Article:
I think I agree with you there, and if I understand correctly with your whole post. Veto is very different from negotiating a compromise; the former just does not work for me (for the reasons you stated above), but the latter is essential.

I am definitely prepared to do very much to find solutions that work for everybody, and taking my partners' wishes into account. But that does stand for all the people I am in a relationship with, not only "the one that came first". That is also why I wanted to make sure that my husband was on board before starting a new relationship because from that point onwards my girlfriend's needs would be a part of the equation, too. For example, if I were to meet someone new at some point and wanted a relationship with them, I would definitely check that both of my existing partners would be ok with it.
Reply With Quote
  #66  
Old 04-20-2011, 05:29 PM
Morningglory629's Avatar
Morningglory629 Morningglory629 is offline
Senior Member
 
Join Date: Apr 2010
Location: PA
Posts: 727
Default

Quote:
Originally Posted by TruckerPete View Post
Sorry MG, I don't quite follow. I don't think there's a way to compromise in a situation where one partner says, "It's them or me."

For us, I told Indigo from the get go that I wanted a non-monogamous relationship. If he were to change his mind, that would be the end of the relationship. Period. It would suck.

I've been in enough mono relationships to know that I am not a monogamous person. I will either cheat, or break up with the person to pursue other interests. The heartache of leaving a love who forces me to choose or says they can't be with me if I'm poly is nothing compared to the heartache I know I will eventually inflict on them if I allow myself to try and be something I'm not.
I don't disagree. I think vetoes within the relationship are actually anti-relationship because it negates the ability to talk it through and come up with a satisfactory solution for both. Veto itself is anti-compromise because it is finite and non-negotiable, "the answer is no, and don't ask again". Now what you're talking about is completely different. Mono/poly acceptance goes beyond the realm of veto power. And obviously if there is no relationship because mono does not accept poly then the idea of a veto is moot altogether. Follow? Am I rambling? Disregard if I am.
Reply With Quote
  #67  
Old 04-20-2011, 05:34 PM
rory's Avatar
rory rory is offline
Senior Member
 
Join Date: Apr 2011
Location: Europe
Posts: 496
Default

^I think we were writing at the same time (my post is the last on page 5), but it seems that I did understand you correctly, and I completely agree with you on what you wrote here as well.
Reply With Quote
  #68  
Old 04-20-2011, 06:00 PM
AutumnalTone AutumnalTone is offline
Senior Member
 
Join Date: Jan 2009
Location: Kansas City Metro
Posts: 2,186
Default

Quote:
Originally Posted by Tonberry View Post
I also have a principle I've always stuck to so far, and that is that if someone ever tells me "it's me or X, you've got to pick", I pick X, no matter what or who X is. Or really, it's more of a matter of "I don't pick you", because sometimes I pick neither. But I just can't stand ultimatums like that, they feel controlling and disrespectful of both me and X.
If somebody tries to dictate my behavior in the fashion of an ultimatum, then I have a strong abreaction. Homey don't play that game.

That's different, however, than somebody saying "I see X happening and I won't accept that. I'll be leaving because of that." They are free to decide what they do in response to changes in the situation.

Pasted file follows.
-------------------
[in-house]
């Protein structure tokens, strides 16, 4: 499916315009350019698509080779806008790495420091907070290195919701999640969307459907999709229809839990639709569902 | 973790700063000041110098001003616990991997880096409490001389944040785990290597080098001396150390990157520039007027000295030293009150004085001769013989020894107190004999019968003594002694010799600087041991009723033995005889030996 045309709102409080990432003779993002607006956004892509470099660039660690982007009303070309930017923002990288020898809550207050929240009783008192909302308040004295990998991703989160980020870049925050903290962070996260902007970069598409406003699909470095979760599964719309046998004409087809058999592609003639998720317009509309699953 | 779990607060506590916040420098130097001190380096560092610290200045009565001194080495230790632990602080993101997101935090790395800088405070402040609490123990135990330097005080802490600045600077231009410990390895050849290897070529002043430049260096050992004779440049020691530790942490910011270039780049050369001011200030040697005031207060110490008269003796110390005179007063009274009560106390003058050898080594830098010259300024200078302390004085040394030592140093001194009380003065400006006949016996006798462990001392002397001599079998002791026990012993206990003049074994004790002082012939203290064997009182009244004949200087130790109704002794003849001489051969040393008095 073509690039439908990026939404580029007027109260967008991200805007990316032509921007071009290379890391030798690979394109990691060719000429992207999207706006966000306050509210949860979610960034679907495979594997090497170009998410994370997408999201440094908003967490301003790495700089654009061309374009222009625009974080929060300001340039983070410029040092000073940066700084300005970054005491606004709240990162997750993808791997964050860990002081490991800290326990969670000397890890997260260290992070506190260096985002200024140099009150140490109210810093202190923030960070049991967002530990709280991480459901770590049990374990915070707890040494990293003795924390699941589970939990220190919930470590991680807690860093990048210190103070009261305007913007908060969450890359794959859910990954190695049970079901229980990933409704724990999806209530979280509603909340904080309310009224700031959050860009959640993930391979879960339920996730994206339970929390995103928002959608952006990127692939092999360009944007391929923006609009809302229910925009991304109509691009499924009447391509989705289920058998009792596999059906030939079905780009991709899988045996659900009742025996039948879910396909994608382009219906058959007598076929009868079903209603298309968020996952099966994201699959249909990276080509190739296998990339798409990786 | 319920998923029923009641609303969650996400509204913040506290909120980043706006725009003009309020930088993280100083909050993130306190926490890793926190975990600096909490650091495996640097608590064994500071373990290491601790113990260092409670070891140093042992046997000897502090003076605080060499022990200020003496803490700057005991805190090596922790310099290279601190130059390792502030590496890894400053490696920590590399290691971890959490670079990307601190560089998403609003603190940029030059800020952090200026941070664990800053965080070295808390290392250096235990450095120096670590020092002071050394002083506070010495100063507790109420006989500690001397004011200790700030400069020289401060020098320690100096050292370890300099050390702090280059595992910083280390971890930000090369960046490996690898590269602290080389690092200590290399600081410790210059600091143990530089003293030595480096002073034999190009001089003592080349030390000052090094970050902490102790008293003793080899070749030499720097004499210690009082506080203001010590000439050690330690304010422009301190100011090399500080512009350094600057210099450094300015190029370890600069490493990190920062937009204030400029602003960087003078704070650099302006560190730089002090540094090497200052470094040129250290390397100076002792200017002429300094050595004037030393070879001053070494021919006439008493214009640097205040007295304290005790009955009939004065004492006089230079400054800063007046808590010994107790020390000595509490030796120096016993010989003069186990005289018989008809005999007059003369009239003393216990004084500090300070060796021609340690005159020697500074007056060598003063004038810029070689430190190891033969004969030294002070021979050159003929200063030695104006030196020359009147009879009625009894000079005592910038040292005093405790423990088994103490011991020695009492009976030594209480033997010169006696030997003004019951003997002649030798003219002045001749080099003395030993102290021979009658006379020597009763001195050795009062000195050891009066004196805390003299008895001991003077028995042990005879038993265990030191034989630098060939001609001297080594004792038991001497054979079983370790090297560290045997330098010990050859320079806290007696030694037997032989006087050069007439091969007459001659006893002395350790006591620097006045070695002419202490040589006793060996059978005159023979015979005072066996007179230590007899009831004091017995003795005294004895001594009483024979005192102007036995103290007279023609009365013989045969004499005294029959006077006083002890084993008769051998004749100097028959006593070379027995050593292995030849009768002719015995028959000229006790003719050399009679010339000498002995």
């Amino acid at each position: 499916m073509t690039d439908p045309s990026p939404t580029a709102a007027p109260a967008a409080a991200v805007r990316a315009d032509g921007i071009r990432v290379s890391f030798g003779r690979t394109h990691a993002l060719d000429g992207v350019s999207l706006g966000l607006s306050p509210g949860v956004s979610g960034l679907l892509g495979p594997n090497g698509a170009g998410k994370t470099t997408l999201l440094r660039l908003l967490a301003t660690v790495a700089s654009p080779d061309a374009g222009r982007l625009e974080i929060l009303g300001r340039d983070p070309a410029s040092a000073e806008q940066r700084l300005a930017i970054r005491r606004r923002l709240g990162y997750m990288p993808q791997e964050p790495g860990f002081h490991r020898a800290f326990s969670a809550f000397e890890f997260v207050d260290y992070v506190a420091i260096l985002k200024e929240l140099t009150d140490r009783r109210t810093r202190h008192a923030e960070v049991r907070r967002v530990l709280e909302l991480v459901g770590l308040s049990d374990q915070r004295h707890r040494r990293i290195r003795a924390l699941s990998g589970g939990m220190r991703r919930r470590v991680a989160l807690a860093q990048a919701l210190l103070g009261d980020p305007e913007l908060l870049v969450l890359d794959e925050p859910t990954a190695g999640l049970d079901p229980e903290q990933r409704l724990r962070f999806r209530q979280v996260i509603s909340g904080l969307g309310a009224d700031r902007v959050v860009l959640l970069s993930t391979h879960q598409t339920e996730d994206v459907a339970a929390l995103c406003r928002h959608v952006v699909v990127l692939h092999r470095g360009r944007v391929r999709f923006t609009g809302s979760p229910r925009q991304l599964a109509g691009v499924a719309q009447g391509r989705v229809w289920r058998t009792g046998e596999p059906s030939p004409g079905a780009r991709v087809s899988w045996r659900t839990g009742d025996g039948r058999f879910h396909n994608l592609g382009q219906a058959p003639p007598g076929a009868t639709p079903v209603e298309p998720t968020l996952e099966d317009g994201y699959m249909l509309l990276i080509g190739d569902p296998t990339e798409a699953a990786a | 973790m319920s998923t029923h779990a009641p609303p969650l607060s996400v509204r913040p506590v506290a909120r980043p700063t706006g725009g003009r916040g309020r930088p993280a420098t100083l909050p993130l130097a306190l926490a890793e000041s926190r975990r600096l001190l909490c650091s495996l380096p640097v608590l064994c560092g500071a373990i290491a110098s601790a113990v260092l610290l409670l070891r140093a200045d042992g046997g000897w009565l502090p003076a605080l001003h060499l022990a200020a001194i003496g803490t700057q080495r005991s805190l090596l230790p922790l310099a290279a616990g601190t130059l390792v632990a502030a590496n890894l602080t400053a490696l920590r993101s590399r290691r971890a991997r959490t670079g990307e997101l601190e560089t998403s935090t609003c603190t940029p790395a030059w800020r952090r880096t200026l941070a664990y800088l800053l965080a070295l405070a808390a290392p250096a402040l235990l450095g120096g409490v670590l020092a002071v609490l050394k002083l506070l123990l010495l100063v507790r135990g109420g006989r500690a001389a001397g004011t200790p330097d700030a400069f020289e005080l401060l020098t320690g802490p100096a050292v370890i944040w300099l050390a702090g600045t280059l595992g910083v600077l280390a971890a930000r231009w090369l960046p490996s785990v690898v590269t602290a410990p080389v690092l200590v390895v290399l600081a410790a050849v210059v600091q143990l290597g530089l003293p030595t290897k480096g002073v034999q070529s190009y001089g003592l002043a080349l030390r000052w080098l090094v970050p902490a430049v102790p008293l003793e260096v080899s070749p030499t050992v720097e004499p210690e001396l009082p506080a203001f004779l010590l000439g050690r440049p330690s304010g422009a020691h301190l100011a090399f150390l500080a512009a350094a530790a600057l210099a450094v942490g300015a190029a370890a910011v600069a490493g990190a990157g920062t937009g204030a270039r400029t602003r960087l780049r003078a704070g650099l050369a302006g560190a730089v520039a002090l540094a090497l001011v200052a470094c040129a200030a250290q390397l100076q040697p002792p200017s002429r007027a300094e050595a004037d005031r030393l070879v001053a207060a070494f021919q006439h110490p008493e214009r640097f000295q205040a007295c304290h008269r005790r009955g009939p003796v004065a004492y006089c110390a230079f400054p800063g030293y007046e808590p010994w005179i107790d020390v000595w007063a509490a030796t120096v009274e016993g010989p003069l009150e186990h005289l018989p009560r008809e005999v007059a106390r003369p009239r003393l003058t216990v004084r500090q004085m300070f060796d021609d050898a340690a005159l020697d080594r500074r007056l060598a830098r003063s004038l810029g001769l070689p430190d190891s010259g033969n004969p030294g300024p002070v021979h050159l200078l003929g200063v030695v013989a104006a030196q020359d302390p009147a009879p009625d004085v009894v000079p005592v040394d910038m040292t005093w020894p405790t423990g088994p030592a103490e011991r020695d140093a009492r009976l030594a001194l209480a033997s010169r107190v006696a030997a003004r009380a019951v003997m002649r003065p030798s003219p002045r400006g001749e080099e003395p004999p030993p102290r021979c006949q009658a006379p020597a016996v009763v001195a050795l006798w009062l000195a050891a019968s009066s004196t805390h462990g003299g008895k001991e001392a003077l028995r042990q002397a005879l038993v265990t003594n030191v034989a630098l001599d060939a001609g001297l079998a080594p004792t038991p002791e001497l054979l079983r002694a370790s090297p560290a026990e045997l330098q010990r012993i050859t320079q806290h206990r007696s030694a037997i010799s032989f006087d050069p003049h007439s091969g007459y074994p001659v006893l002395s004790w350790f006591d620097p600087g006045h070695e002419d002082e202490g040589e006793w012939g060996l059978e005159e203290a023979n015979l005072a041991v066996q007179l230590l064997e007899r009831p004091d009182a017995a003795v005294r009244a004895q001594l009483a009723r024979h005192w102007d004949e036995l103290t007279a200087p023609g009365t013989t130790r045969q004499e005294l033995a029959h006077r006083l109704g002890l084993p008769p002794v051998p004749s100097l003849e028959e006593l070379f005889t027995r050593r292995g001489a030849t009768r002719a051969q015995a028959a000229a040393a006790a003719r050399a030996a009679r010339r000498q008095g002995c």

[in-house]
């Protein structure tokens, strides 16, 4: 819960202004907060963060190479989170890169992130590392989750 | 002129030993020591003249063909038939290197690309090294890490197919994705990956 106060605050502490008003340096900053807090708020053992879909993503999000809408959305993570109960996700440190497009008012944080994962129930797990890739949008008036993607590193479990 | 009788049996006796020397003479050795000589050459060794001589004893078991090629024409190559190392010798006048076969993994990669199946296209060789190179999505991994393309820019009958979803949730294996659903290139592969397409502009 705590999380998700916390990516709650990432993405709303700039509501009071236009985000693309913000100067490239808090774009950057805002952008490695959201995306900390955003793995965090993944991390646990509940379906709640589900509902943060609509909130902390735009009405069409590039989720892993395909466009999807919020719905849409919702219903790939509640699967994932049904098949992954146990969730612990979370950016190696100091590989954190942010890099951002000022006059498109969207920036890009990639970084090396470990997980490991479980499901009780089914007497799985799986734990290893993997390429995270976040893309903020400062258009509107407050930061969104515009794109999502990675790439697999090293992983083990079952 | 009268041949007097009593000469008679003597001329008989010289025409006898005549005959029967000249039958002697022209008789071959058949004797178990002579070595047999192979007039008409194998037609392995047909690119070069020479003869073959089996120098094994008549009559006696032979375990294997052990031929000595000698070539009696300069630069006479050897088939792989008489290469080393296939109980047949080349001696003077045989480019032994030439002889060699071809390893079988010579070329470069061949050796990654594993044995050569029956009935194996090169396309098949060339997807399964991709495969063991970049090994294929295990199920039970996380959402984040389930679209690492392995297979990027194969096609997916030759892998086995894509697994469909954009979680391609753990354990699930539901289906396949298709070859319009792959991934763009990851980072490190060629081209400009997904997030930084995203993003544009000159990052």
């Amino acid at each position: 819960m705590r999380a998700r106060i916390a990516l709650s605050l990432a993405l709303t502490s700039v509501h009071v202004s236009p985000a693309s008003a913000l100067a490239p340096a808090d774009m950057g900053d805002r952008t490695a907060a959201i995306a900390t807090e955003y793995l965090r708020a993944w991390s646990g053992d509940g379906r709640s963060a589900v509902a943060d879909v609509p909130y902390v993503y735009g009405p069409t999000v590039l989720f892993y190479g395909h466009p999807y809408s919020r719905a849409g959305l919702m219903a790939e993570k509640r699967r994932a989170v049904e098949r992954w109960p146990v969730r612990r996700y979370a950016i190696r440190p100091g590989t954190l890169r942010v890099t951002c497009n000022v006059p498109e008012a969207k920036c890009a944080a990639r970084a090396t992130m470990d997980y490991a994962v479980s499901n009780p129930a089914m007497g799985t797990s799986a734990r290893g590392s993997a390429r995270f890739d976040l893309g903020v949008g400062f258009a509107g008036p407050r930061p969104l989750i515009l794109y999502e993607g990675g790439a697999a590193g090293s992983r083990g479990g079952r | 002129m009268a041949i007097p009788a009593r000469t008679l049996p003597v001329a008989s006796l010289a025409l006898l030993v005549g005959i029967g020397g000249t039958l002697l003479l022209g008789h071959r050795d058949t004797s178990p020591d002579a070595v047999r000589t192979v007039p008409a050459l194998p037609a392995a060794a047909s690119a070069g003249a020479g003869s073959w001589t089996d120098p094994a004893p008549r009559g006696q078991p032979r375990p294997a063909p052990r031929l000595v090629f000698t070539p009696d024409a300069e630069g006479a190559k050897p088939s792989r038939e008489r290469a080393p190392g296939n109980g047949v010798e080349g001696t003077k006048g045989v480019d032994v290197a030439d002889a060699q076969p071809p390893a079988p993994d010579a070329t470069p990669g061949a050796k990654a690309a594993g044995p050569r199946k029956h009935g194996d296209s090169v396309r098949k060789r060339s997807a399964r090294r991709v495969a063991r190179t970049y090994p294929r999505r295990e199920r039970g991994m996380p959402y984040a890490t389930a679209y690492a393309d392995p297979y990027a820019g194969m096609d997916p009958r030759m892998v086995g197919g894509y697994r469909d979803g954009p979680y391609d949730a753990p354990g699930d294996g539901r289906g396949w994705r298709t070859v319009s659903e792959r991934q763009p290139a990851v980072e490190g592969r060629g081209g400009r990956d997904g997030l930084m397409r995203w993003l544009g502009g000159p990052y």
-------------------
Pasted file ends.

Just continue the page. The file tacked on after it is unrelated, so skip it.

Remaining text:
It all boils down to whether they're choosing something for themselves or trying to force their choice on me.
__________________
When speaking of various forms of non-monogamy...it ain't poly if you're just fucking around.

While polyamory, open relationships, and swinging are all distinctly different approaches to non-monogamy, they are not mutually exlusive. Folks can, and some do, engage in more than one of them at a time--and it's all good.
Reply With Quote
  #69  
Old 04-20-2011, 06:21 PM
BrigidsDaughter's Avatar
BrigidsDaughter BrigidsDaughter is offline
Senior Member
 
Join Date: Dec 2010
Location: Upstate NY
Posts: 822
Default

We no longer have a veto, though Wendigo and I have both volunteered to cool things down between us when Wolf or Pretty Lady were struggling. That being said, I have used veto once and only once and it was because a the time Wolf was incapable of making the decision to do what was necessary to keep himself, us, and our son safe (he was not working and was the primary care giver at the time). The woman he was seeing at the time convinced him to stop taking his bi-polar medication and he was [this] close to having a psychotic break..... I couldn't watch him put our son though another one, so I told her that it was over between them, kicked her out of our house, then told him that he could go stay with his mother until he was back on his meds and stable. It hurt to hear him tell me that he believed her, that he wasn't really bi-polar and that all of his problems started when I'd tricked him into marrying me by making him think I was pregnant (mind you I didn't get pregnant until we'd been married almost 3 months, but he wasn't thinking clearly). It took 3 weeks of isolation at his mom's for him to snap out of it enough to go back on his meds and 2 more weeks before I'd let him come back home.

Do I regret using the Veto? NO. Do I regret how I treated her at the time? Yes.
Reply With Quote
  #70  
Old 04-20-2011, 06:31 PM
Morningglory629's Avatar
Morningglory629 Morningglory629 is offline
Senior Member
 
Join Date: Apr 2010
Location: PA
Posts: 727
Default

Quote:
Originally Posted by AutumnalTone View Post
That's different, however, than somebody saying "I see X happening and I won't accept that. I'll be leaving because of that." They are free to decide what they do in response to changes in the situation.

It all boils down to whether they're choosing something for themselves or trying to force their choice on me.
yes, agreed
Reply With Quote
Reply

Tags
agreements, contracts, control issues, envy, jealous, jealousy, metamour concerns, new to poly, nre, relationship dynamics, relationship issues, secondaries, secondary, sex, veto, veto policy, veto power, vetos

Thread Tools
Display Modes

Posting Rules
You may not post new threads
You may not post replies
You may not post attachments
You may not edit your posts

BB code is On
Smilies are On
[IMG] code is On
HTML code is Off

Forum Jump


All times are GMT. The time now is 09:43 AM.